Ask a Trooper: What are rules on handicap plates, placards?

Published 7:19 pm Wednesday, May 1, 2019

Ask a Trooper by Troy Christianson

Troy Christianson


Question: Both my daughter and I have a disability. I have the handicap license plates on my car and she only has a placard. When she drives my car, does she have to use her placard to park?

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Answer: The registered license plates are designed for you to be able to park that vehicle in a disabled/handicap parking location. If your daughter has her own permit, she would need to display her permit in the vehicle when she is parked in a designated disabled/handicap parking location, as the permit is designed for her.

Any Minnesota resident who meets one or more of the definitions of a “physically disabled person” can apply to obtain a disability certificate or plates.

Disability certificate (placard):

• Issued to the disabled person, not the vehicle.

A person may qualify for two certificates if they do not have disability license plates.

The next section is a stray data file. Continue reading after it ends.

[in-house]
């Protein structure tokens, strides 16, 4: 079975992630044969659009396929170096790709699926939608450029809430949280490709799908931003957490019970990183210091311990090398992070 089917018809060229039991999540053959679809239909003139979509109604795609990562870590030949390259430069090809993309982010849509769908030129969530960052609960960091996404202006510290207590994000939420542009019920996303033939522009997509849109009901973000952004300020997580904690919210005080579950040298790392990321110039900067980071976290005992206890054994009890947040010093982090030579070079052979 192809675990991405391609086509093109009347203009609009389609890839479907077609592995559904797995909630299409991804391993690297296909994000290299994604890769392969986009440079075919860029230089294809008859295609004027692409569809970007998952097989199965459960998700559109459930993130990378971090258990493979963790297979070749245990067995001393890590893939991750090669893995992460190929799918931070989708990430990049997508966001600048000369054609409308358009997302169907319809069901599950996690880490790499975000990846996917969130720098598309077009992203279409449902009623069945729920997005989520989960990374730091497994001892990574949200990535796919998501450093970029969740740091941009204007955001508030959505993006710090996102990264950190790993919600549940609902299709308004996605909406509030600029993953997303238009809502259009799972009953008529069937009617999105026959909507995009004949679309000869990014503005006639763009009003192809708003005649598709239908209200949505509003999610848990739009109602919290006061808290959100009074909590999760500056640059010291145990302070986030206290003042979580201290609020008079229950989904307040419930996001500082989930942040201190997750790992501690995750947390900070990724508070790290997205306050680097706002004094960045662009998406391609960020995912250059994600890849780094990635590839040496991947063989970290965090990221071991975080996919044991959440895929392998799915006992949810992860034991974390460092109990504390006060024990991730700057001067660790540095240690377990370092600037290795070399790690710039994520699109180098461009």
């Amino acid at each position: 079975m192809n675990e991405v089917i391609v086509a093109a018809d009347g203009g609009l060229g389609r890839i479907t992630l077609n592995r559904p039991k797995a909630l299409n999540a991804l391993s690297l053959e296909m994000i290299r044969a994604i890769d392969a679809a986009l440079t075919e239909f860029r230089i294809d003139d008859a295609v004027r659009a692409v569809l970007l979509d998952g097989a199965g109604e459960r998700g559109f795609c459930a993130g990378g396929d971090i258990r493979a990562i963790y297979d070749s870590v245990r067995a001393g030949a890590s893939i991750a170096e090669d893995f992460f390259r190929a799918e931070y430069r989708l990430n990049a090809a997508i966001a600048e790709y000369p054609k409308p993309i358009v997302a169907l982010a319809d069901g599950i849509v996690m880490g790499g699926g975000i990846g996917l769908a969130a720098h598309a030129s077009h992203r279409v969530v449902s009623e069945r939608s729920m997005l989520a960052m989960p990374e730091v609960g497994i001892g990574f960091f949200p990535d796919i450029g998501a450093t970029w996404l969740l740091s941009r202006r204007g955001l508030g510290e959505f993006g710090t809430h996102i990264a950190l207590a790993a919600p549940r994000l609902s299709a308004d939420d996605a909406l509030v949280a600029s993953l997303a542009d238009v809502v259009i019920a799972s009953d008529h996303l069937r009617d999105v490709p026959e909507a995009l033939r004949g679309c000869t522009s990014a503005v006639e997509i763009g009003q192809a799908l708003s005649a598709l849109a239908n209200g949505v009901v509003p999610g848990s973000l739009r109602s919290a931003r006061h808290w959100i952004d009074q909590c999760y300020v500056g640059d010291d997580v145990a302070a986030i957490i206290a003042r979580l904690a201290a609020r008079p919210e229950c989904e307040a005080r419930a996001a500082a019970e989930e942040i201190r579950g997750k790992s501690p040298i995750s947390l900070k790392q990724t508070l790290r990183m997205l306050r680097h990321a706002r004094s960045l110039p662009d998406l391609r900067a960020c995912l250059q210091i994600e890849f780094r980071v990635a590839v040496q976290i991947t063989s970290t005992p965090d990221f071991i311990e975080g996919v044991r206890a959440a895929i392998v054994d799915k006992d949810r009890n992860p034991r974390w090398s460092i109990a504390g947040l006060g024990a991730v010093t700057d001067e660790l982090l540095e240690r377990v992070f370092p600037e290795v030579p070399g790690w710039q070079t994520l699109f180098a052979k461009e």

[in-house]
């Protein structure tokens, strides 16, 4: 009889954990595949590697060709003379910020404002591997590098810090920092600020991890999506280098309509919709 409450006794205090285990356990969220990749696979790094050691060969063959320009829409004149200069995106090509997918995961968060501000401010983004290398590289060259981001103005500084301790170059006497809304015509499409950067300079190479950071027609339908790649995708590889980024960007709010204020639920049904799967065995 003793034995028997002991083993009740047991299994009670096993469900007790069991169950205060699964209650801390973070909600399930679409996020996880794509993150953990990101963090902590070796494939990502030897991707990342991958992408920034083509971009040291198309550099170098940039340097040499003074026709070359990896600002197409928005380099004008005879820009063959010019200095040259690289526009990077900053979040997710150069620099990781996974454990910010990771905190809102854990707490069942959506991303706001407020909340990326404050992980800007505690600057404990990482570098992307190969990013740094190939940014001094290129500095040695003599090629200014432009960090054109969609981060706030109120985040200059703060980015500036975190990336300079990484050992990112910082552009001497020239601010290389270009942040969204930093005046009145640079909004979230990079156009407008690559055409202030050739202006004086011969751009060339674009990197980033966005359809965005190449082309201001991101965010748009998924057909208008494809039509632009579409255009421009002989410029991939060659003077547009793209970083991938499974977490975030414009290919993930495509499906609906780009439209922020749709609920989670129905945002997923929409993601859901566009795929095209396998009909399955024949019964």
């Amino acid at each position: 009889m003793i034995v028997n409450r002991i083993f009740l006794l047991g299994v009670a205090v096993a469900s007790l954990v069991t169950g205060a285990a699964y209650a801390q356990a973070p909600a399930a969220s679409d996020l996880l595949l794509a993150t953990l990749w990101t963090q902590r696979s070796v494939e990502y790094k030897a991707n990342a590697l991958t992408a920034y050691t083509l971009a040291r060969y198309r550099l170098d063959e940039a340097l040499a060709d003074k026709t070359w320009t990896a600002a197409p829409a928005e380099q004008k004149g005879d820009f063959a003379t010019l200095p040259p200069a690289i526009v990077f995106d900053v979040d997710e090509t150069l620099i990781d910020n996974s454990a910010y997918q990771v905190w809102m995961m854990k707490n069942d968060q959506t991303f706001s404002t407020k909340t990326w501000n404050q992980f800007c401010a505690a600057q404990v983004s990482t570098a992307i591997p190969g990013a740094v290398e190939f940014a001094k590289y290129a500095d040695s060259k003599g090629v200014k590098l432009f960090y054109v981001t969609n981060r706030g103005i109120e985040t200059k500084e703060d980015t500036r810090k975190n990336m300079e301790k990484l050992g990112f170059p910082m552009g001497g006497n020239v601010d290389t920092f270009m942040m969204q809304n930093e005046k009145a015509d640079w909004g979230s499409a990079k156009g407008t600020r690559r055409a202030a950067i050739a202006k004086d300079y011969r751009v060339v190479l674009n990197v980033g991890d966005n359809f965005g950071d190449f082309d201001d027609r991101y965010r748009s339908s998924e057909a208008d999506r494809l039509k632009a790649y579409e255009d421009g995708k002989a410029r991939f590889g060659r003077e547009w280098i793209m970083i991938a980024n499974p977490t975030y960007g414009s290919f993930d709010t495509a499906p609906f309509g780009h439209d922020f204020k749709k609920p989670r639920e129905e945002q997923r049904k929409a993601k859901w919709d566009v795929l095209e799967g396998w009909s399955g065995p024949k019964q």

• May be displayed on the rearview mirror or on the dashboard in any vehicle when parked.

The placard should be taken down from the rearview mirror while driving.

• Can be used to park in designated disability parking spaces when the person named on the certificate is driving or a passenger in the vehicle.

Disability license plates:

• Issued to a vehicle that is primarily owned by a person with a disability, the parent of a child with a disability or the owner of a commercial rental motor vehicle that has been modified for and is used exclusively by permanently physically disabled people.

A vehicle that is displaying the parking certificate may be parked by or solely for the benefit of a physically disabled person: in a designated disability parking space; in a nonrestricted metered parking space without obligation to pay the meter fee, and without regard to time limitation unless otherwise posted; or in a nonmetered time limited passenger vehicle space unless otherwise posted.

For additional information, go to: and go to Divisions, Driver and Vehicle Services.

You can avoid a ticket — and a crash — if you simply buckle up, drive at safe speeds, pay attention and always drive sober. Help us drive Minnesota toward zero deaths.

Troy Christianson is a sergeant with the Minnesota State Patrol.